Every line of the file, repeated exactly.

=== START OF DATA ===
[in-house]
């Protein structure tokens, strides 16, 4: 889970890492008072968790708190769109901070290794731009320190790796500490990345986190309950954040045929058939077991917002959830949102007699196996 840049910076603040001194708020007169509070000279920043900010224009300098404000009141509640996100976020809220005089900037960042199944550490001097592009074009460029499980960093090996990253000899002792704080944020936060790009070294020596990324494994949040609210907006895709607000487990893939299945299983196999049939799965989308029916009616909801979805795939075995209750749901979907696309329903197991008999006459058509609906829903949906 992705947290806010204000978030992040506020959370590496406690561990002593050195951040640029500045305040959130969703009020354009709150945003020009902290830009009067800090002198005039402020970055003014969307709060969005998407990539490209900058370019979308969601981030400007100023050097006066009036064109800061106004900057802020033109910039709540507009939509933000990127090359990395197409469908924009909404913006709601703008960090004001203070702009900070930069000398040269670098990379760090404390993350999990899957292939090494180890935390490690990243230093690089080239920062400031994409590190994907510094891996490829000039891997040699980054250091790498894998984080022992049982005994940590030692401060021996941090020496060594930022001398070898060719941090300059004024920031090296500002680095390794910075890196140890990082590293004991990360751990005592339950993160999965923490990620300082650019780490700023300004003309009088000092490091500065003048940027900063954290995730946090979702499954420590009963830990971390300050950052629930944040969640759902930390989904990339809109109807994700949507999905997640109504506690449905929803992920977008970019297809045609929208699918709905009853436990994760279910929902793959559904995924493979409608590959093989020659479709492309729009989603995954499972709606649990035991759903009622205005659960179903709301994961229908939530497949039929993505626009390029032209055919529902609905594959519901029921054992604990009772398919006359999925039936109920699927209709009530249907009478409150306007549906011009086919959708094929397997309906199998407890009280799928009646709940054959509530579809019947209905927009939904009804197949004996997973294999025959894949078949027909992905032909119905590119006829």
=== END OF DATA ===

[in-house]
């Protein structure tokens, strides 16, 4: 889970890492008072968790708190769109901070290794731009320190790796500490990345986190309950954040045929058939077991917002959830949102007699196996 840049910076603040001194708020007169509070000279920043900010224009300098404000009141509640996100976020809220005089900037960042199944550490001097592009074009460029499980960093090996990253000899002792704080944020936060790009070294020596990324494994949040609210907006895709607000487990893939299945299983196999049939799965989308029916009616909801979805795939075995209750749901979907696309329903197991008999006459058509609906829903949906 992705947290806010204000978030992040506020959370590496406690561990002593050195951040640029500045305040959130969703009020354009709150945003020009902290830009009067800090002198005039402020970055003014969307709060969005998407990539490209900058370019979308969601981030400007100023050097006066009036064109800061106004900057802020033109910039709540507009939509933000990127090359990395197409469908924009909404913006709601703008960090004001203070702009900070930069000398040269670098990379760090404390993350999990899957292939090494180890935390490690990243230093690089080239920062400031994409590190994907510094891996490829000039891997040699980054250091790498894998984080022992049982005994940590030692401060021996941090020496060594930022001398070898060719941090300059004024920031090296500002680095390794910075890196140890990082590293004991990360751990005592339950993160999965923490990620300082650019780490700023300004003309009088000092490091500065003048940027900063954290995730946090979702499954420590009963830990971390300050950052629930944040969640759902930390989904990339809109109807994700949507999905997640109504506690449905929803992920977008970019297809045609929208699918709905009853436990994760279910929902793959559904995924493979409608590959093989020659479709492309729009989603995954499972709606649990035991759903009622205005659960179903709301994961229908939530497949039929993505626009390029032209055919529902609905594959519901029921054992604990009772398919006359999925039936109920699927209709009530249907009478409150306007549906011009086919959708094929397997309906199998407890009280799928009646709940054959509530579809019947209905927009939904009804197949004996997973294999025959894949078949027909992905032909119905590119006829």